Ten years later, in A Yank on the Burma Road, the same gimmick was yielding flat-footed comedy.
Perhaps because it seemed a bit silly, very few 1930s filmmakers seem to have picked up the inner monologue device for serious drama. When they did, the multi-voiced version seems more common. In The Life of Vergie Winters (1933), the main characters attend a political rally, and each one gets a bit of interiority.
Thornton Wilder’s play Our Town (1938) not only presented a commenting narrator in the form of a stage manager, but included a scene of a wedding ceremony that assembled thoughts issuing from the minister (played by the Stage Manager) and the bride’s mother. For the 1940 film version, other characters’ inner monologues were added.
Both Vergie Winters and the Our Town film also include moments focused on a single character’s inner monologue. Still, it’s remarkable how few films of the 1930s pick up on device at all. I speculate that storytellers became more comfortable with it as it became more common on radio late in the decade. The strategy was emphasized by Orson Welles and especially Arch Oboler. By 1939 Oboler was building entire plays out of what he called “stream of consciousness” technique. Soon the inner monologue as we know it started to be heard in talk-filled films like Angels over Broadway (1940) and noirish tales like The Stranger on the Third Floor (1940).
Perhaps it took radio to teach filmmakers the dramatic power of the inner monologue. It was certainly suited to many genres, from crime and suspense stories to melodrama and even comedies. Since it crystallized in the 1940s, the technique, while rare, has never really gone away. Ingenious filmmakers, from Resnais to Wong Kar-wai, have revived and revised it.
More generally, I suspect we should thank radio and the stage, including plays as ungainly as Strange Interlude, for urging filmmakers to try for more. These models pushed narration beyond the momentary shove and tug of character-in-a-situation and overlaid a speaking voice that undertook the task of remembrance, commentary, and confession. Novelistic cinema, of a certain kind, was launched.
A later entry will consider another convention launched by an MGM movie in 1932. But you have probably figured out what that is.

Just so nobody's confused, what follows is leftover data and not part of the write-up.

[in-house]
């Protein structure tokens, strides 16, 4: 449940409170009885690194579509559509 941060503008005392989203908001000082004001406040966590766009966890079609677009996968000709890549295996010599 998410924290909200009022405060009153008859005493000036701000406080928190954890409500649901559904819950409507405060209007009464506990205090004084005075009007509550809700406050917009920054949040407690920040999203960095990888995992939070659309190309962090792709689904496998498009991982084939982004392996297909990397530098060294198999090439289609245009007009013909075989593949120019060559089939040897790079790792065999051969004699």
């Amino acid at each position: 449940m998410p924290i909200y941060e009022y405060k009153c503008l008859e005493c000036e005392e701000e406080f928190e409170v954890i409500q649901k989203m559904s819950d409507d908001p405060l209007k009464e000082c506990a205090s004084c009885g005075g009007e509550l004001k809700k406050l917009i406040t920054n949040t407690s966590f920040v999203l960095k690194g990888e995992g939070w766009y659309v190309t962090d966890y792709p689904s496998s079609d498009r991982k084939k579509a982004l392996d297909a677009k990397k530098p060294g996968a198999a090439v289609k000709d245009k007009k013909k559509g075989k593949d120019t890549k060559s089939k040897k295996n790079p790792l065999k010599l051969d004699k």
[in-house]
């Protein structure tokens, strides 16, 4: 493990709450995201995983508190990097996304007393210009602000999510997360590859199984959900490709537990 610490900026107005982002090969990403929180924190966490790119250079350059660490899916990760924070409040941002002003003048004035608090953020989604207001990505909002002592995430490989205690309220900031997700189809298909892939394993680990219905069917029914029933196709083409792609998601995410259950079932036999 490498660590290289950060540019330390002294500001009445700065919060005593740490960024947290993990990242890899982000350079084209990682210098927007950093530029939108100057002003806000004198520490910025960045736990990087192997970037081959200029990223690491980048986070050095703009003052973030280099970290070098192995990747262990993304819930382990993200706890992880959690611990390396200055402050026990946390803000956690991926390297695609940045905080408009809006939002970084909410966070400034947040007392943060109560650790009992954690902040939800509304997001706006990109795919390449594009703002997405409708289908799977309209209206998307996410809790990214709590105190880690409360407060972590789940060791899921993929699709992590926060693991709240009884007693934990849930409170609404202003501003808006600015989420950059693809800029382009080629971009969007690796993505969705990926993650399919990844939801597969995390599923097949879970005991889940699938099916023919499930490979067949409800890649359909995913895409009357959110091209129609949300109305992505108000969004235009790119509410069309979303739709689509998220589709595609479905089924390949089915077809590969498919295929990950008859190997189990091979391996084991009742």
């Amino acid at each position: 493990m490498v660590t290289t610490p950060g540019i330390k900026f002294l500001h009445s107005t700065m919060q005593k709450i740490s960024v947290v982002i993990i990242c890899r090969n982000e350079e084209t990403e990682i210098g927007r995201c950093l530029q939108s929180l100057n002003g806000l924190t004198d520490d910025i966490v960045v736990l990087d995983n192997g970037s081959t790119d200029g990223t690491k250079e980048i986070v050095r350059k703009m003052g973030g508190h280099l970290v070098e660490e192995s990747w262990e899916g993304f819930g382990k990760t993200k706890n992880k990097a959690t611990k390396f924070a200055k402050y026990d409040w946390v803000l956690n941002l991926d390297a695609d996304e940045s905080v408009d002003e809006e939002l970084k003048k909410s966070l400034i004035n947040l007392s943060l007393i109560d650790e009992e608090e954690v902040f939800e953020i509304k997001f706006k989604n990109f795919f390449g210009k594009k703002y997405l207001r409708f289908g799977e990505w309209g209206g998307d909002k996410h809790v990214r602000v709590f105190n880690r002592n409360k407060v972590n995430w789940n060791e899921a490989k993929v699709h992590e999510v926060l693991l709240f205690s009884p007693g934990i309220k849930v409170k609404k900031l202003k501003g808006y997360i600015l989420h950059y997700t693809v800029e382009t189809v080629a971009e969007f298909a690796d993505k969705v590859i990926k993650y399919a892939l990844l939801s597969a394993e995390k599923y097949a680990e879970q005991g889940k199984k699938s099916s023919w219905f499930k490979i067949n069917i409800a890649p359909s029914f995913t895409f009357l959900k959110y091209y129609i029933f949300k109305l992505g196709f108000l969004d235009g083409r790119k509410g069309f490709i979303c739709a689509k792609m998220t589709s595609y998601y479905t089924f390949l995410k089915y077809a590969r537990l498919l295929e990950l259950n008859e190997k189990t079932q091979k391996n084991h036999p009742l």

A big thank-you to Michele Hilmes and Shawn Vancour for helpful guidance in the literature of radio. I’ve also learned from Neil Verma’s Theatre of the Mind: Imagination, Aesthetics, and American Radio Drama (University of Chicago Press, 2012). Thanks as well to Kat Spring and Luke Holmaas for suggestions on 1930s sound.
On the staging of the play, see Philip Moeller, “Drama Makes Regular Stops,” Los Angeles Times (17 March 1929), C14. O’Neill’s novelistic intentions are discussed in “Origin of Drama Traced,” Los Angeles Times (3 March 1929), C16-C17.
I mention Ulysses as an influence, but surely O’Neill read Virginia Woolf, Ford Madox Ford, and other modernists too. The idea of a split-vocalizing character was explored in earlier avant-garde drama. One precedent which O’Neill might have known is the “monodrama” of Nikolay Evreinov. Eisenstein points out the parallel in his memoirs (Beyond the Stars, BFI/ Seagull, 1995), 521. (Thanks to Yuri Tsivian for the lead.) Joseph Wood Krutch defends the play’s novelistic introspection in The Nation (15 February 1928), 192. In all, Strange Interlude strikes me as an amalgam of the older novelistic tradition with the emerging stream-of-consciousness technique. Some, probably including me, would call the play a piece of middlebrow modernism.
On the making of the film, see “Filming ‘Interlude,’” New York Times (13 March 1932), X6 and Edwin Schallert, “Mute Stars to Speak Words,” Los Angeles Times (9 March 1932), 7. Lea Jacobs points out that re-recording practice in Hollywood faced problems of exact timing. Not until 1935, with the advent of “push-pull” tracks and click sheets, could filmmakers control in postproduction the tight interweaving of sources that Strange Interlude created through playback in production. See her Film Rhythm after Sound: Technology, Music, and Performance, discussed in an earlier entry. On Thalberg’s strategy of buying Broadway hits, see Mark A. Vieira’s Irving Thalberg: Boy Wonder to Producer Prince (University of California Press, 2010), 161-198.
The New York Times critic Mordaunt Hall reflected on the inner-monologue technique in “At the First Night of a Worthy Film” (11 September 1932), X3 and “The Screen: Eugene O’Neill’s ‘Strange Interlude’ Is Engrossing and Compact in Film Form” (1 September 1932), 24. The ballyhoo mentioned comes from Sid Grauman, who claimed he was going to embed a print of the movie into a wall niche of his theatre as a permanent memorial. See “‘Interlude’ Print to Be Sealed in Theater,” Los Angeles Times (23 July 1932), A7. The Variety review comes from 6 September 1932, 15.
The inner monologue is one type of what we call in Film Art “internal diegetic sound.”
Loyal Marxians will recall Groucho’s address to the audience in Animal Crackers (1930): “Pardon me while I have a strange interlude.”
Arch Oboler employs “stream-of-consciousness” in some of his 14 Radio Plays (Random House, 1940); his glossary explains the device as “Thoughts in the mind of character; method of delivery should be quiet, semi-monotone, with far less coloring than ‘conscious’ speeches” (257). The definition would cover flashbacks, but clearly some of Oboler’s 1939 plays such as Baby and The Ugliest Man in the World use the inner monologue. The former is printed in 14 Radio Plays, and the script of latter is available here. Go here to listen to both.